It was a scene rich with irony: The news that Roger Ailes was about to be forced from his job at the top of the Fox News network hit on Tuesday afternoon, just as Donald Trump was accepting the Republican Party’s nomination for president. And the first announcement that Ailes was on his way out came from The Drudge Report, a conservative-leaning site with ties to both men.
That original Drudge alert and a related tweet have since disappeared, and multiple outlets are reporting that the Fox News chairman is currently negotiating with the company—as well as its parent 21st Century Fox, and controlling shareholder Rupert Murdoch—about the terms of his eventual departure.
Despite all the machinations, which seem to revolve mostly around how much Ailes will be paid and whether he will admit wrongdoing, there seems little doubt that Ailes is headed for the exit at some point fairly soon. The question that raises, however, is: Then what?
According to both the Financial Times and Murdoch biographer Michael Wolff, much of the pressure to get rid of Ailes quickly is coming from Murdoch’s sons James and Lachlan, who are CEO and co-chairman of 21st Century Fox respectively. Both are said to have had a fractious relationship with Ailes, and James, in particular, has been trying to force him out of the company for some time.
The young Murdochs may well get their wish as a result of the torrent of harassment allegations triggered by former Fox host Gretchen Carlson’s recent lawsuit against Ailes. But getting rid of him also leaves the Murdochs and 21st Century Fox with an existential question: What does Fox News look like without the man who founded and almost single-handedly ran the network for the past 20 years?
This isn’t just an academic question. Fox News is routinely criticized by media insiders and left-leaning observers for the quality of its commentary and the right-wing nature of some of its hosts, but the reality is that it is also a huge cash machine, and has been almost since its inception.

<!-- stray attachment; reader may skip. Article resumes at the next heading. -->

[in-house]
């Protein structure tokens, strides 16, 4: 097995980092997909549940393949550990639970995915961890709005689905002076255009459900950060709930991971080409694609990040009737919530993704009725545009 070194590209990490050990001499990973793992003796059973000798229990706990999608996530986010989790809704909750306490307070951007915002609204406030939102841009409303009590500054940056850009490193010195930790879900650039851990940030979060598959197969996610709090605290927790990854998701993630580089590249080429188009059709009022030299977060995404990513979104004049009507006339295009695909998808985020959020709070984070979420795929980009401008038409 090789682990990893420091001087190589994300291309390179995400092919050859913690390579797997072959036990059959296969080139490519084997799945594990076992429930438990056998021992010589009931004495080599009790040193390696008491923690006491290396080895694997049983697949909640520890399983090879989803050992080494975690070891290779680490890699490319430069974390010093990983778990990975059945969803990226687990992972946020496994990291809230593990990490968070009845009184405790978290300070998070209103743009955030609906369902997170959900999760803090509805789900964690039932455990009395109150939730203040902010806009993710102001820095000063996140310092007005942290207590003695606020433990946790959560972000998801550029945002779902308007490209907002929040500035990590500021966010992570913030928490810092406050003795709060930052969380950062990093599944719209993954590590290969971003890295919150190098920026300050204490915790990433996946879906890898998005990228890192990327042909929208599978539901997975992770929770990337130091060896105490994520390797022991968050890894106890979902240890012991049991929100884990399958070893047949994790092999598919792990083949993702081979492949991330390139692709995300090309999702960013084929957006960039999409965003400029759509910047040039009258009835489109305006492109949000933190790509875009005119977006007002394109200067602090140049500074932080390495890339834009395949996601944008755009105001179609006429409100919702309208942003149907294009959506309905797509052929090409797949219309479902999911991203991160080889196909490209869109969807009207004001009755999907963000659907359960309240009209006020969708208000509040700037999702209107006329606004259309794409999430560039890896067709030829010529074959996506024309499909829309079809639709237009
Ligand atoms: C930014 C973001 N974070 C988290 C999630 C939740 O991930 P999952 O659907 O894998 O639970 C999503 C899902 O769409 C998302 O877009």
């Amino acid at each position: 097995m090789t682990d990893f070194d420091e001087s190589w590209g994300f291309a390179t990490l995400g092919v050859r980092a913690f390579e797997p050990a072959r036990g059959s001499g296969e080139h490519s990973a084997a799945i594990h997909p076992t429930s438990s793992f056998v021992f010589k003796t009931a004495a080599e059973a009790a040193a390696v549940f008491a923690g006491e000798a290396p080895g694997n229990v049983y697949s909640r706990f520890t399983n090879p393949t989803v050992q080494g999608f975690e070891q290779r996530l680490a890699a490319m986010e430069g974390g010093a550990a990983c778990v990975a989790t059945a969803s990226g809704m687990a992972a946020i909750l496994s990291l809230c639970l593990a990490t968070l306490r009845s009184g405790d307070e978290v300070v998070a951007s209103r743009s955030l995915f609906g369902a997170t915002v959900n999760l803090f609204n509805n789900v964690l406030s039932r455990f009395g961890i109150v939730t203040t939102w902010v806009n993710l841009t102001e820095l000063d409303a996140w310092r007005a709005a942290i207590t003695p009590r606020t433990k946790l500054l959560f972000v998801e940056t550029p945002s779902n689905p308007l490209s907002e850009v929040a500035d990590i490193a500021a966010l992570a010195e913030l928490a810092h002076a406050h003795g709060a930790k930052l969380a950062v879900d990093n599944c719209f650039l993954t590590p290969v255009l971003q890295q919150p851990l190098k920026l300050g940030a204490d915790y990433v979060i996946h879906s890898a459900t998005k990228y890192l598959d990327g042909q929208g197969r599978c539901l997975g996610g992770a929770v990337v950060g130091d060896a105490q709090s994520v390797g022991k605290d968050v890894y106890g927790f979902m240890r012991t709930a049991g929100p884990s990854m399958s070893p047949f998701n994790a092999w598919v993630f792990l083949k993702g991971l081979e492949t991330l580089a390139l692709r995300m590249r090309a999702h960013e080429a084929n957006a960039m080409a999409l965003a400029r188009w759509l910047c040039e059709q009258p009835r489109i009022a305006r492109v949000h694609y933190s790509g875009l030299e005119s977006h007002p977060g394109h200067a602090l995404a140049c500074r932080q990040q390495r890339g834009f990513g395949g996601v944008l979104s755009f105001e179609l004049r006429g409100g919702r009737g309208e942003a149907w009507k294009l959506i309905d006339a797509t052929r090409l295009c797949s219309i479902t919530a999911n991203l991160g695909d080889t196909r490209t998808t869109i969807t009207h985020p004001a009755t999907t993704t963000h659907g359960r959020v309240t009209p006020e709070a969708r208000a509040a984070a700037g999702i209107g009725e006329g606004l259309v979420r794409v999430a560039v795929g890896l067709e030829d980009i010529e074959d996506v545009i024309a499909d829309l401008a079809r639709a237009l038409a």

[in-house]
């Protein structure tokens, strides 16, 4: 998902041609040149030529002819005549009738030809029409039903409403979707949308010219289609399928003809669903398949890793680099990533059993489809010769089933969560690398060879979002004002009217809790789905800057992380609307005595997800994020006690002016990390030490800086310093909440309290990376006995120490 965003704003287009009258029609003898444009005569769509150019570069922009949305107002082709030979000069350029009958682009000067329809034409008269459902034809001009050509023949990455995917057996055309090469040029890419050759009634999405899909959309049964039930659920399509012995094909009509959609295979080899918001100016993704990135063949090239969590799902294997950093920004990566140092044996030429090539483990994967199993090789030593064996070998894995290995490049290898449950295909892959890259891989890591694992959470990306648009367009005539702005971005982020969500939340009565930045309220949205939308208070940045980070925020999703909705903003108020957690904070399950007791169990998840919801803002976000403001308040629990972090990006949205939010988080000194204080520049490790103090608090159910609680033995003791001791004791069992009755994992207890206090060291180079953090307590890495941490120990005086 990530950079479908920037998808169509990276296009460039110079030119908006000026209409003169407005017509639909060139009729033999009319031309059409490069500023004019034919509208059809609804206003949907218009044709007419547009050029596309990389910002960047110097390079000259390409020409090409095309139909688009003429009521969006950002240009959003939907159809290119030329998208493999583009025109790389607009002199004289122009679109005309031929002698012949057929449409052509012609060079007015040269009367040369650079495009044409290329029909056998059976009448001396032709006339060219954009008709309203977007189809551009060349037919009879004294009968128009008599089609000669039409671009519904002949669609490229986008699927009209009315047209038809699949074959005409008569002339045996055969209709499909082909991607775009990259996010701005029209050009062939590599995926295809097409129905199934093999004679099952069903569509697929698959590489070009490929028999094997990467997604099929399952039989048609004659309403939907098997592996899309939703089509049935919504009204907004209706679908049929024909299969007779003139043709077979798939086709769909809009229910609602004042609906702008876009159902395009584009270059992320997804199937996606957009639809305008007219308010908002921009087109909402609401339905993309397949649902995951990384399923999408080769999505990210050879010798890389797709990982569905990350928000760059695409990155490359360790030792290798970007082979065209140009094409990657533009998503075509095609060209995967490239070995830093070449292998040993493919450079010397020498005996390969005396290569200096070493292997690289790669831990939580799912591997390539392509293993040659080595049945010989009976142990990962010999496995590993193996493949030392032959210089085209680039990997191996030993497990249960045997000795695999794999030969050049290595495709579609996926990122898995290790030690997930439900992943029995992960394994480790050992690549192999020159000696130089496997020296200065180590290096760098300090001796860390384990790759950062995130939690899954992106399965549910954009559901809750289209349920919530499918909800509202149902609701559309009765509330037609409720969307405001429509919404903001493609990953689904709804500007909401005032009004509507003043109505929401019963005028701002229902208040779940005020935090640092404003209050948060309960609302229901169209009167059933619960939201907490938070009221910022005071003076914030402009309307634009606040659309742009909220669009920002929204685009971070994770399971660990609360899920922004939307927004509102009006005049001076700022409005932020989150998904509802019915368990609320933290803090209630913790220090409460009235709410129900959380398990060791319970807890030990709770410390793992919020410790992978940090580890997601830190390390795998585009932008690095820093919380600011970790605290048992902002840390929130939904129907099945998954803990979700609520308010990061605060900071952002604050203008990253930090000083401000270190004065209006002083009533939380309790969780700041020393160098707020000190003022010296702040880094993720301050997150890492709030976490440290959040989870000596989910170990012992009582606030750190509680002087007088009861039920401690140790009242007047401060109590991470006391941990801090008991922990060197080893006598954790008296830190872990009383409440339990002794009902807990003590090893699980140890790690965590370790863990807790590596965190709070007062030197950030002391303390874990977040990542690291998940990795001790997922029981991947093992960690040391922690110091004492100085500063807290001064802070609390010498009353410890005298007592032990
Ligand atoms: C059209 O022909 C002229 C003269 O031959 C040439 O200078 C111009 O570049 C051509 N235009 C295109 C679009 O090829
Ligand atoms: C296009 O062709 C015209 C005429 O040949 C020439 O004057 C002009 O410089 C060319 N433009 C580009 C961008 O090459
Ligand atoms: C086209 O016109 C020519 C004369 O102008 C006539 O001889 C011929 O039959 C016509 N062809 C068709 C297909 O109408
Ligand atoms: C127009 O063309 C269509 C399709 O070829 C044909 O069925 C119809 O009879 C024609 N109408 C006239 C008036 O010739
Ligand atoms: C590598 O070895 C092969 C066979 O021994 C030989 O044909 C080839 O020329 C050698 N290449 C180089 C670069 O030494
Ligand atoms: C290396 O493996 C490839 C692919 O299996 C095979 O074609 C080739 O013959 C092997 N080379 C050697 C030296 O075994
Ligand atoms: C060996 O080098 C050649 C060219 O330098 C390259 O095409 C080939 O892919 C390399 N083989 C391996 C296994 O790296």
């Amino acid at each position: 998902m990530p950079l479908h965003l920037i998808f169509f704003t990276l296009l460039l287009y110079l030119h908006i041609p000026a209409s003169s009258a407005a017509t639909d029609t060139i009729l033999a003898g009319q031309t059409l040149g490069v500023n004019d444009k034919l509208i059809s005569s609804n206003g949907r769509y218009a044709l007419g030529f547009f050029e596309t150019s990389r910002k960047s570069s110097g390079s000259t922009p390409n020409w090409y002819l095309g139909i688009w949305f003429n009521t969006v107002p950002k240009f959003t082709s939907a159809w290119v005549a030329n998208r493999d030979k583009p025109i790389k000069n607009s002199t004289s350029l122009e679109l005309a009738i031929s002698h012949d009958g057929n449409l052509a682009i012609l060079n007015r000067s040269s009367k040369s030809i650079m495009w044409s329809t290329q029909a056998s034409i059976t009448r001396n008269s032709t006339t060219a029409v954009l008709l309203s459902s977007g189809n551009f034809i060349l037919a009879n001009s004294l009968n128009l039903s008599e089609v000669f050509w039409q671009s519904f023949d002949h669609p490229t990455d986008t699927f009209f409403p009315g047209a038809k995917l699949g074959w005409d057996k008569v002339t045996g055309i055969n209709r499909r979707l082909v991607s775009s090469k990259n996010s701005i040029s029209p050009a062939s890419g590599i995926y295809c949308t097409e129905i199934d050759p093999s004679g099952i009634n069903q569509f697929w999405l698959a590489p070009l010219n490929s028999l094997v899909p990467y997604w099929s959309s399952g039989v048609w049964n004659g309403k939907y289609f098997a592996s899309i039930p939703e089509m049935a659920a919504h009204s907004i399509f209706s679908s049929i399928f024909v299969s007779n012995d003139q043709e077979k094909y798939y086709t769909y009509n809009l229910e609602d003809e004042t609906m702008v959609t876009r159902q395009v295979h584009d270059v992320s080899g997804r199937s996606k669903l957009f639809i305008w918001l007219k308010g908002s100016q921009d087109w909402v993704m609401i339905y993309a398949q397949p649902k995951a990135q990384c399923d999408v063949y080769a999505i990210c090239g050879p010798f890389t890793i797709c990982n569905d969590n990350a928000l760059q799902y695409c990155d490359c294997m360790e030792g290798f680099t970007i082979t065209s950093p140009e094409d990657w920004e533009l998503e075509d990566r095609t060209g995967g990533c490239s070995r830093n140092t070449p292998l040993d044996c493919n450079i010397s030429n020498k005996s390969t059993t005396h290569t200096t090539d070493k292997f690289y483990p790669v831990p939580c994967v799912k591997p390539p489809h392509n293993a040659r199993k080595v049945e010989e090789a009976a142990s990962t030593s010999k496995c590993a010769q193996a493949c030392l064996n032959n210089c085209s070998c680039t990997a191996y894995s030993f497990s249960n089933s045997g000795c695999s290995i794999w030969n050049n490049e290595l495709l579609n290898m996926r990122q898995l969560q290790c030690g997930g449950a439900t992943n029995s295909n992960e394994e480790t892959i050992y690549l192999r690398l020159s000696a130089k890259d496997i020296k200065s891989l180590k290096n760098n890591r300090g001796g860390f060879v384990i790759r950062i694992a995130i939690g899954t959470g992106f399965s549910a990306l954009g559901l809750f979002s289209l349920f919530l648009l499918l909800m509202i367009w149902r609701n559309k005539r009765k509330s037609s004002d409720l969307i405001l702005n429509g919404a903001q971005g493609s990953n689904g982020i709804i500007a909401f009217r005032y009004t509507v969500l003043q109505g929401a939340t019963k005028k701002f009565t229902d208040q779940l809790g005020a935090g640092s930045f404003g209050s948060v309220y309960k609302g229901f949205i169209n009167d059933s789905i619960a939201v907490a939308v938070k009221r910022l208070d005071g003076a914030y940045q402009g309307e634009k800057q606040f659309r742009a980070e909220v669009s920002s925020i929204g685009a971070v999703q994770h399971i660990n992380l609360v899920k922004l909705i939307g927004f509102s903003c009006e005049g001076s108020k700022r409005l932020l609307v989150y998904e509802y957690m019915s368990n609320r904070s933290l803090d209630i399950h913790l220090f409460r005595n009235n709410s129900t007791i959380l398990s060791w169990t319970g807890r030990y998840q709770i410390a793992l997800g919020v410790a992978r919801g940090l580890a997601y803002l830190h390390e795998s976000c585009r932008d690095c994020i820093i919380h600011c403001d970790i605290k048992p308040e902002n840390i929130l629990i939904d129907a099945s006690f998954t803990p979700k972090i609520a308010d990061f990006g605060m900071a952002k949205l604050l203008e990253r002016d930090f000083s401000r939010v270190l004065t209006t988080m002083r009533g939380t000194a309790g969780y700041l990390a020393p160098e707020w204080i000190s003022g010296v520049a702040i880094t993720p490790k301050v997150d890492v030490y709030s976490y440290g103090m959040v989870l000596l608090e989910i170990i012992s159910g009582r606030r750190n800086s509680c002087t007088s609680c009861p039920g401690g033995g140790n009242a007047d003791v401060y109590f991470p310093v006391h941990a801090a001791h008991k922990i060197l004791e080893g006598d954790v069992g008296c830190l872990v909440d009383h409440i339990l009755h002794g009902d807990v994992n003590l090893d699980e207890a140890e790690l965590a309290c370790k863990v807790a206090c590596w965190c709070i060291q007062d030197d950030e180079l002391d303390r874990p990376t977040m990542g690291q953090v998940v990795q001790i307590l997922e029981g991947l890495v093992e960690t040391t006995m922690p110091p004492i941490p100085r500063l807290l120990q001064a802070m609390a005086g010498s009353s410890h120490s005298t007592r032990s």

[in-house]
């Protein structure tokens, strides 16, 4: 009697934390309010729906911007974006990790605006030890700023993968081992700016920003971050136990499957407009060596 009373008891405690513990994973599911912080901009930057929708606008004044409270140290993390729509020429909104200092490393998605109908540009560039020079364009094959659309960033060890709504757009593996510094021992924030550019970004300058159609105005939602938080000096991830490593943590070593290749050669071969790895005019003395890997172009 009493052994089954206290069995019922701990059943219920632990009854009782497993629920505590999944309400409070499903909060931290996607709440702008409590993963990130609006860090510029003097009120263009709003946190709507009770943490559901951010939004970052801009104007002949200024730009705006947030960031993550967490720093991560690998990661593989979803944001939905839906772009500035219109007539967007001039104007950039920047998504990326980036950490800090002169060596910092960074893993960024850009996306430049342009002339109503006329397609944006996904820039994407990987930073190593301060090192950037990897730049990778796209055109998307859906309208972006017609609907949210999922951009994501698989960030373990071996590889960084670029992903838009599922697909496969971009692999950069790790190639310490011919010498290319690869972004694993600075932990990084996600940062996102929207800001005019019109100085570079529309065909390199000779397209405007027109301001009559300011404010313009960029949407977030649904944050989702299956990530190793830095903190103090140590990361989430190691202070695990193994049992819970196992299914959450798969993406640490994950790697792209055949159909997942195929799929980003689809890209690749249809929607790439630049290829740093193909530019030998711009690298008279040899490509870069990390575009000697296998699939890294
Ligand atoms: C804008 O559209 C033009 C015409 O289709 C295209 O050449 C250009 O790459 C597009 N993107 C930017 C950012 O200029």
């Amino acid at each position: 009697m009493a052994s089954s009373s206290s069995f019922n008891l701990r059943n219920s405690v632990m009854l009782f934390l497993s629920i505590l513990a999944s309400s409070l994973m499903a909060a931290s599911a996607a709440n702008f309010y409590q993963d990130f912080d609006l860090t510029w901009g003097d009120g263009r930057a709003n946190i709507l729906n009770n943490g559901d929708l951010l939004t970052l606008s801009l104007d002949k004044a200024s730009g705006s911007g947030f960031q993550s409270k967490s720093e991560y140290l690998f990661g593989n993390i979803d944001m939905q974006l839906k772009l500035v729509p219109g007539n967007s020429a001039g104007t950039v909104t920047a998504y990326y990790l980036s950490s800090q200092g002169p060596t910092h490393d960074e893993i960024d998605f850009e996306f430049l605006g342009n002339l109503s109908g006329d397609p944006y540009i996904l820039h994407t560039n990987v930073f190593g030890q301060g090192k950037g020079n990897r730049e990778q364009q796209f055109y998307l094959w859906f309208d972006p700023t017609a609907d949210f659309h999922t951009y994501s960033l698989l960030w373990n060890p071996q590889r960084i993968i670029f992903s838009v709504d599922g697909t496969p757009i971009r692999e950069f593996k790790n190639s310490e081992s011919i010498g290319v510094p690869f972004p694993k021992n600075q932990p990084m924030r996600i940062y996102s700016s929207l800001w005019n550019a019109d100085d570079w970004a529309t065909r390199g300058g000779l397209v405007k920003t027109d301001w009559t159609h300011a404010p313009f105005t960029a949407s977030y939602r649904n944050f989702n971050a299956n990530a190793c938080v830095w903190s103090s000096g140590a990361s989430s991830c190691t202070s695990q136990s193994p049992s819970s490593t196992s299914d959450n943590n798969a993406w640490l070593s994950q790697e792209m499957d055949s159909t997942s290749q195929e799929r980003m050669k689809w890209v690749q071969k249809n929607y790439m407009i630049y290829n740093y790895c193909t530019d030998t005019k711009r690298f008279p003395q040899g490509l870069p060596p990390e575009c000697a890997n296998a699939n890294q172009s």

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According to some estimates, Fox News produces more than $1.5 billion in profit for 21st Century Fox, four times what CNN makes and about 20% of the company’s overall profit. It has been the top-ranked cable channel in terms of audience for more than a decade and a half. At a time when television news is seen by many media companies as a loss leader or a depreciating asset, Fox News is a gigantic success.
So what happens when the guiding intelligence behind that success disappears—a man who was such a control freak that he personally negotiated the details of contracts with on-air hosts and routinely called the control room at Fox to complain about the tone of the discussion? “He is Fox News,” former Fox commentator Jane Hall said several years ago. “It’s his vision. It’s a reflection of him.”
One risk is that Ailes will take at least some of the network’s high-priced talent out the door with him when he leaves. According to the FT, hosts such as Bill O’Reilly, Greta Van Susteren, and Sean Hannity have clauses in their contracts that could allow them to quit if Ailes is no longer chairman and CEO of the network.
Even if that doesn’t happen, who is going to take the helm and guide Fox News into the next decade? Ousting a man who is 76 years old—not much older than average age of a Fox viewer, coincidentally enough—may provide the Murdochs with an opportunity to re-shape the network in ways that appeal to a younger audience. But it could also mean that the cash machine runs off the rails.
Gretchen Carlson is suing Fox News chairman Roger Ailes. Watch:
This year more than any other, Fox has been riding high in both viewer numbers and revenue, thanks in large part to Donald Trump and his circus act of a campaign. But cable as a whole is still in long-term secular decline, cord-cutting threatens the future of core channels like Fox, and the network has a weak following among the under-54 audience group that may well be irreversible.
Ailes famously rose from obscurity in Ohio, the son of a factory worker, to become a TV producer during the Golden Age of broadcasting, and eventually became a senior media advisor to Republican luminaries such as Richard Nixon, Ronald Reagan, and George Bush. All of that helped him make Fox News into a literal representation of the id and ego of conservative America.
Who will be able to do that for a new generation of Fox viewers? It’s not clear what the young Murdochs have in mind once they succeed in ousting Ailes, but they may have just handed themselves an impossible assignment: Find a brilliant producer who wants to run a huge network but can also fundamentally reshape a dying medium for a new audience. If they can’t, the best days of Fox News could be behind it.